People are hungry for headline-breaking news, juicy unheard details, and gobs of the latest information. Especially if it aligns with their beliefs, prejudices or preferences. It’s even more satisfying when it’s plastered across the virtual walls of social media. How can we train up the next generation to sift through the bombardment of news to decipher which stories are true and which are false?


Definition of terms

First, let’s define our terms. Fake news is any type of news that is blatantly false and was composed to mislead readers. It can be presented as an article, video, podcast, infographic, social media post, etc. Therefore, true news is considered to be any type of news that is factual.

The youth of today live in a culture where the social media realm is just as valuable as face-to-face relationships (although some teens may think the online world is even more important!). Most adults have the ability to declare whether a piece of news is true or false. How can we instruct our students to do the same?

The 4 components to solving the mystery of fake news.

There are 4 key components to teaching the next generation if the news presented in the media ecosystem is true or false. It’s just like being a detective who is solving a crime.


1. Don’t trust everything that you read online

A detective doesn’t trust anyone but his partner. Likewise, you shouldn’t trust everything that you read online except for a few reliable sources.

To help your students grasp this foundational concept, teach them which sites should not be immediately trusted. For example, how many of your students have a Facebook page? Twitter account? Instagram hashtag? Do they always publish the truth? (Just to clarify, that’s a hypothetical question!). However, a research organization through a university or hospital is considered to be reliable.

Here’s some stats to back up point #1. People can discover that a real image has been altered to become a fake image only 60% of the time. Plus, being around other people (physically or virtually) increases your tendency to assume facts are true; people check their facts 30-50% less when in a group.

Remind your students to be like a detective who is hunting for the truth; real-world detectives aren’t easily swayed by false evidence, and you shouldn’t be tempted by fake news either.

2. Investigate the source

A good detective always performs a background check on potential criminals. We should do the same for each piece of news we read.

Ask yourself these two main questions as you read the news:

  1. Is this originally published by a reputable brand, like The New York Times, a news association, or a well-known university? If not, what are the credentials of the author? Does this person hold a phD in the subject, or is it Joe Schmo sharing his two cents on the matter?
  2. When was this originally published? It could be outdated information that has since been revised.


3. Consider cited sources and cross check other sources

Background check complete. Good work! Next a detective would interview family, friends and coworkers of the suspect to get an insight into his/her life. We should do the same for news by considering the cited sources and similar pieces of news.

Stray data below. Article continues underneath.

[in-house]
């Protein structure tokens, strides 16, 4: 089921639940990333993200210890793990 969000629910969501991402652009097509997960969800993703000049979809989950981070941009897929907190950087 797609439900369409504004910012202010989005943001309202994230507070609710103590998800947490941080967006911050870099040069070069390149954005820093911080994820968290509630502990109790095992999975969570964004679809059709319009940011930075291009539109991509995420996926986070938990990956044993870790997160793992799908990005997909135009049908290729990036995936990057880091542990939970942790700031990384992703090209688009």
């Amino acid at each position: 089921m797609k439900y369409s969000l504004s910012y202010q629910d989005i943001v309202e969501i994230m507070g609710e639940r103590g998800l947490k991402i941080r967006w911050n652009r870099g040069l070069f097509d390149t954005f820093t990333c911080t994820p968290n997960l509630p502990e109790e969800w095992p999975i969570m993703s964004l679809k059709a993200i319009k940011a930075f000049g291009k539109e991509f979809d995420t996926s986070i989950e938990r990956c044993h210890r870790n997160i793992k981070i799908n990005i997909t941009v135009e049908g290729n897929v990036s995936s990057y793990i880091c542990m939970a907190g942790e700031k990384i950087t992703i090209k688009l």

First, look at the sources. These are found either at the bottom of the article in a list of resources, or as a hyperlink throughout the text. Often the sources will be other articles, videos, or websites that support the information declared in this article. For each source, ask the same two questions listed above in point #2.

Next, crosscheck similar sources. You can enter a quick google search to determine if other articles from reputable sources are discussing the same topics as the present article. If so, the news is likely true. However, if this is the only content on this particular topic, it’s possible that it’s fake news. Continue on to point #4 to finish your detective work!


4. Recognize why it was written

At this point you should have a fairly good idea about if this content is true or false. Assuming that the news is written by a well-known source or a knowledgeable author on the subject, and if other sources state similar information, the content is true. But if you cannot confidently state these details, the article is likely fake news.

I’m sure your students are wondering why someone would publish fake news. There are a variety of reasons, from stirring up chaos or gaining attention, from instilling fear or increasing traffic flow (and thus revenue) to their website, and even just to persuade others to share their opinions.

Be a detective who stops fake news

Each of us can play a role in stopping fake news just like a detective stops the bad guys! First be able to discern what is fake news. After all, you’re a detective! Don’t share fake news. And encourage your friends, especially on social media, to stop believing and sharing the news. Once a detective solves a case, he doesn’t keep it to himself. It’s celebrated with his team and published in the local paper!

Fake news won’t be expiring anytime soon. Technology is advancing and it’s easier than ever to set up a personal blog or business website. Instruct today’s students to decipher between true and false news so they can have greater success in their future!

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